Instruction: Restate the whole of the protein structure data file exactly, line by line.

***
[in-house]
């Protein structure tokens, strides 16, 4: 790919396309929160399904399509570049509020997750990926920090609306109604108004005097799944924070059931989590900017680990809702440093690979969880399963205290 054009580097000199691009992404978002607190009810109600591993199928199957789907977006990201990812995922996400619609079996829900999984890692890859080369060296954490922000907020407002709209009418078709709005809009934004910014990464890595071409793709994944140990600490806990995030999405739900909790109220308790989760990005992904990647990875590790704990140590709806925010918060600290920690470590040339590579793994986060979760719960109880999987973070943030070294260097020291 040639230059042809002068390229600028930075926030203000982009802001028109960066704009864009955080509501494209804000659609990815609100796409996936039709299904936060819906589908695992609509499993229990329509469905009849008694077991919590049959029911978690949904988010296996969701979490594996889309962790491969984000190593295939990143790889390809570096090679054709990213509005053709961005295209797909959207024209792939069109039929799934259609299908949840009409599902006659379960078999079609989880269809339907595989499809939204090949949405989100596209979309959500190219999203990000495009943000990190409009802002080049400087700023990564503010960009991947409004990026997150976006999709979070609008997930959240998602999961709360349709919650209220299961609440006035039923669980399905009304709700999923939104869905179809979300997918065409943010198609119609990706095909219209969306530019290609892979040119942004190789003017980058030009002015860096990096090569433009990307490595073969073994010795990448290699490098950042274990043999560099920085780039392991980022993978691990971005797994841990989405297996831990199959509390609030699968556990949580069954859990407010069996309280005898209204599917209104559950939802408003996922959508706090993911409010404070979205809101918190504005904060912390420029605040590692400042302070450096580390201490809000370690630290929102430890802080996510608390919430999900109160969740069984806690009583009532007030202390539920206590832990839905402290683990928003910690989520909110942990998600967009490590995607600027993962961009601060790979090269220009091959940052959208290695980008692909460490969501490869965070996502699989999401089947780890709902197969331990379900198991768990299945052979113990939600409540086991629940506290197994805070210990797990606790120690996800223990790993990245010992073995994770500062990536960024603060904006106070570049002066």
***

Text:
[in-house]
């Protein structure tokens, strides 16, 4: 790919396309929160399904399509570049509020997750990926920090609306109604108004005097799944924070059931989590900017680990809702440093690979969880399963205290 054009580097000199691009992404978002607190009810109600591993199928199957789907977006990201990812995922996400619609079996829900999984890692890859080369060296954490922000907020407002709209009418078709709005809009934004910014990464890595071409793709994944140990600490806990995030999405739900909790109220308790989760990005992904990647990875590790704990140590709806925010918060600290920690470590040339590579793994986060979760719960109880999987973070943030070294260097020291 040639230059042809002068390229600028930075926030203000982009802001028109960066704009864009955080509501494209804000659609990815609100796409996936039709299904936060819906589908695992609509499993229990329509469905009849008694077991919590049959029911978690949904988010296996969701979490594996889309962790491969984000190593295939990143790889390809570096090679054709990213509005053709961005295209797909959207024209792939069109039929799934259609299908949840009409599902006659379960078999079609989880269809339907595989499809939204090949949405989100596209979309959500190219999203990000495009943000990190409009802002080049400087700023990564503010960009991947409004990026997150976006999709979070609008997930959240998602999961709360349709919650209220299961609440006035039923669980399905009304709700999923939104869905179809979300997918065409943010198609119609990706095909219209969306530019290609892979040119942004190789003017980058030009002015860096990096090569433009990307490595073969073994010795990448290699490098950042274990043999560099920085780039392991980022993978691990971005797994841990989405297996831990199959509390609030699968556990949580069954859990407010069996309280005898209204599917209104559950939802408003996922959508706090993911409010404070979205809101918190504005904060912390420029605040590692400042302070450096580390201490809000370690630290929102430890802080996510608390919430999900109160969740069984806690009583009532007030202390539920206590832990839905402290683990928003910690989520909110942990998600967009490590995607600027993962961009601060790979090269220009091959940052959208290695980008692909460490969501490869965070996502699989999401089947780890709902197969331990379900198991768990299945052979113990939600409540086991629940506290197994805070210990797990606790120690996800223990790993990245010992073995994770500062990536960024603060904006106070570049002066």